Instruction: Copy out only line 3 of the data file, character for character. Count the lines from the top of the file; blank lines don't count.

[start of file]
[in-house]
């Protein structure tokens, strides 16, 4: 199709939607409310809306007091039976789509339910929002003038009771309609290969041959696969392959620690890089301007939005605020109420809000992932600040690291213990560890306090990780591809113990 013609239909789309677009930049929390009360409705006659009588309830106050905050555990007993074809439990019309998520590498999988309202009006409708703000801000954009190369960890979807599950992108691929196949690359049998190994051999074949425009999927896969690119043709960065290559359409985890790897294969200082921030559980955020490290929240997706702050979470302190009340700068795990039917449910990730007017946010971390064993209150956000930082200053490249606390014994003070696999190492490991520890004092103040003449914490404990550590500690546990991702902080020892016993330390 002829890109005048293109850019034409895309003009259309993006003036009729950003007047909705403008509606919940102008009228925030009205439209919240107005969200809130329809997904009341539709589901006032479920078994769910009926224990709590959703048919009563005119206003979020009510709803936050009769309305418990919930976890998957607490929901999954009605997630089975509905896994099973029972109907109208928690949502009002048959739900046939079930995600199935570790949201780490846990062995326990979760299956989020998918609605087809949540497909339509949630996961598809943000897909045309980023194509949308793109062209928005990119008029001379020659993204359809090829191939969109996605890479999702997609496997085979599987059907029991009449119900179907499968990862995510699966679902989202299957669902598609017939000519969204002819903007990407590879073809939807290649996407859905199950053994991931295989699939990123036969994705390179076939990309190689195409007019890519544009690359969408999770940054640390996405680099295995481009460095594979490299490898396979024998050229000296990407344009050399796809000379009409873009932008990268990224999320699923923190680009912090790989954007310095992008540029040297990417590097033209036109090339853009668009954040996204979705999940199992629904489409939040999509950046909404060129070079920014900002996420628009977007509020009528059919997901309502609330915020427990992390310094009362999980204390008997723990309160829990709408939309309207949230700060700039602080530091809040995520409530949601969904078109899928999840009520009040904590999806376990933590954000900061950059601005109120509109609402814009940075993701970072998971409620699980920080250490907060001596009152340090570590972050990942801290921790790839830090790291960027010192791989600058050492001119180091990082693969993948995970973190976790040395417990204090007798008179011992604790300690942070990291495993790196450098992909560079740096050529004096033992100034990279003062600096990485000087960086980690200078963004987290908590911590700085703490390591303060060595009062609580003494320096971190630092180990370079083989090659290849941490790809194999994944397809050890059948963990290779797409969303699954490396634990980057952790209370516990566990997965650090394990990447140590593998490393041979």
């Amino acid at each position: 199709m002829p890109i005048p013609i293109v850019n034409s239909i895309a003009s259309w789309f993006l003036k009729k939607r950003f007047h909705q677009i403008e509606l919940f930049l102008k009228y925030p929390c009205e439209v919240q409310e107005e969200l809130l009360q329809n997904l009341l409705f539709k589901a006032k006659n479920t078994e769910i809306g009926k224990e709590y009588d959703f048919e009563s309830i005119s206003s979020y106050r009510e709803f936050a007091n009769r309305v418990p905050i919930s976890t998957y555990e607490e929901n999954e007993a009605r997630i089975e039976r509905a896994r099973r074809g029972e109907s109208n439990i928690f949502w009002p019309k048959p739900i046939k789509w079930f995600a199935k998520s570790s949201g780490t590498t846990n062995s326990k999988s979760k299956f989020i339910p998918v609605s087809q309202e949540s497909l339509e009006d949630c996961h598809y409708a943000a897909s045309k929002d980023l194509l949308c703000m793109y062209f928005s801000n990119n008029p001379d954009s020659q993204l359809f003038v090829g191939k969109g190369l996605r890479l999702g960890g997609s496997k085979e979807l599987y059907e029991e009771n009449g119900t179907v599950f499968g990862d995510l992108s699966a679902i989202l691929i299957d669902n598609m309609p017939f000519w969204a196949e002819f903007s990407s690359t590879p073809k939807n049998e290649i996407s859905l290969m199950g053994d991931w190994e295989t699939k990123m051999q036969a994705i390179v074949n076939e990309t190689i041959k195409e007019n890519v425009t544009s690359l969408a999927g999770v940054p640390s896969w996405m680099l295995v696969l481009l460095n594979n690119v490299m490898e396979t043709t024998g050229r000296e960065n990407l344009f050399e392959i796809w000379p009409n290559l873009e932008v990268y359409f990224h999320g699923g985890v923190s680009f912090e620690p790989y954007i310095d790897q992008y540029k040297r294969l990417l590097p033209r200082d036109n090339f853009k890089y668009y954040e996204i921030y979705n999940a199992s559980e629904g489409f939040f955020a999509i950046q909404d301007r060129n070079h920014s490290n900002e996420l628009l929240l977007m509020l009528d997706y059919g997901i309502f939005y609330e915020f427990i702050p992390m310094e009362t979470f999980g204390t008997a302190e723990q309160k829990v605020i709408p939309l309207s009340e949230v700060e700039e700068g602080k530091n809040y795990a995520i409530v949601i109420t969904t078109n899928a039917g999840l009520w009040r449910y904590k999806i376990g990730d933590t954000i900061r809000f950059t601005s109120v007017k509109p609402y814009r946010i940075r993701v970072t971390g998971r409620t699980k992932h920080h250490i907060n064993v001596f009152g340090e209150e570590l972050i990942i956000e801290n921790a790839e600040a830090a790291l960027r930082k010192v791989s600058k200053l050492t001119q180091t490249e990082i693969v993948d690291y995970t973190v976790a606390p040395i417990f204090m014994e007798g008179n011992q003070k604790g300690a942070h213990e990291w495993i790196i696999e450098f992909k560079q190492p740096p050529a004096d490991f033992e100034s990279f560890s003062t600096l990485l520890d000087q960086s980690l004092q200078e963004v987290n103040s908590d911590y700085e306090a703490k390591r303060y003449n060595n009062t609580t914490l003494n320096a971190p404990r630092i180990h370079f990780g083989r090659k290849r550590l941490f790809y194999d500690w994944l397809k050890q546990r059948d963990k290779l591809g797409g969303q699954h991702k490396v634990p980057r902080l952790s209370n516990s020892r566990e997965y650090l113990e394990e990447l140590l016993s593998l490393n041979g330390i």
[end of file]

């Amino acid at each position: 199709m002829p890109i005048p013609i293109v850019n034409s239909i895309a003009s259309w789309f993006l003036k009729k939607r950003f007047h909705q677009i403008e509606l919940f930049l102008k009228y925030p929390c009205e439209v919240q409310e107005e969200l809130l009360q329809n997904l009341l409705f539709k589901a006032k006659n479920t078994e769910i809306g009926k224990e709590y009588d959703f048919e009563s309830i005119s206003s979020y106050r009510e709803f936050a007091n009769r309305v418990p905050i919930s976890t998957y555990e607490e929901n999954e007993a009605r997630i089975e039976r509905a896994r099973r074809g029972e109907s109208n439990i928690f949502w009002p019309k048959p739900i046939k789509w079930f995600a199935k998520s570790s949201g780490t590498t846990n062995s326990k999988s979760k299956f989020i339910p998918v609605s087809q309202e949540s497909l339509e009006d949630c996961h598809y409708a943000a897909s045309k929002d980023l194509l949308c703000m793109y062209f928005s801000n990119n008029p001379d954009s020659q993204l359809f003038v090829g191939k969109g190369l996605r890479l999702g960890g997609s496997k085979e979807l599987y059907e029991e009771n009449g119900t179907v599950f499968g990862d995510l992108s699966a679902i989202l691929i299957d669902n598609m309609p017939f000519w969204a196949e002819f903007s990407s690359t590879p073809k939807n049998e290649i996407s859905l290969m199950g053994d991931w190994e295989t699939k990123m051999q036969a994705i390179v074949n076939e990309t190689i041959k195409e007019n890519v425009t544009s690359l969408a999927g999770v940054p640390s896969w996405m680099l295995v696969l481009l460095n594979n690119v490299m490898e396979t043709t024998g050229r000296e960065n990407l344009f050399e392959i796809w000379p009409n290559l873009e932008v990268y359409f990224h999320g699923g985890v923190s680009f912090e620690p790989y954007i310095d790897q992008y540029k040297r294969l990417l590097p033209r200082d036109n090339f853009k890089y668009y954040e996204i921030y979705n999940a199992s559980e629904g489409f939040f955020a999509i950046q909404d301007r060129n070079h920014s490290n900002e996420l628009l929240l977007m509020l009528d997706y059919g997901i309502f939005y609330e915020f427990i702050p992390m310094e009362t979470f999980g204390t008997a302190e723990q309160k829990v605020i709408p939309l309207s009340e949230v700060e700039e700068g602080k530091n809040y795990a995520i409530v949601i109420t969904t078109n899928a039917g999840l009520w009040r449910y904590k999806i376990g990730d933590t954000i900061r809000f950059t601005s109120v007017k509109p609402y814009r946010i940075r993701v970072t971390g998971r409620t699980k992932h920080h250490i907060n064993v001596f009152g340090e209150e570590l972050i990942i956000e801290n921790a790839e600040a830090a790291l960027r930082k010192v791989s600058k200053l050492t001119q180091t490249e990082i693969v993948d690291y995970t973190v976790a606390p040395i417990f204090m014994e007798g008179n011992q003070k604790g300690a942070h213990e990291w495993i790196i696999e450098f992909k560079q190492p740096p050529a004096d490991f033992e100034s990279f560890s003062t600096l990485l520890d000087q960086s980690l004092q200078e963004v987290n103040s908590d911590y700085e306090a703490k390591r303060y003449n060595n009062t609580t914490l003494n320096a971190p404990r630092i180990h370079f990780g083989r090659k290849r550590l941490f790809y194999d500690w994944l397809k050890q546990r059948d963990k290779l591809g797409g969303q699954h991702k490396v634990p980057r902080l952790s209370n516990s020892r566990e997965y650090l113990e394990e990447l140590l016993s593998l490393n041979g330390i």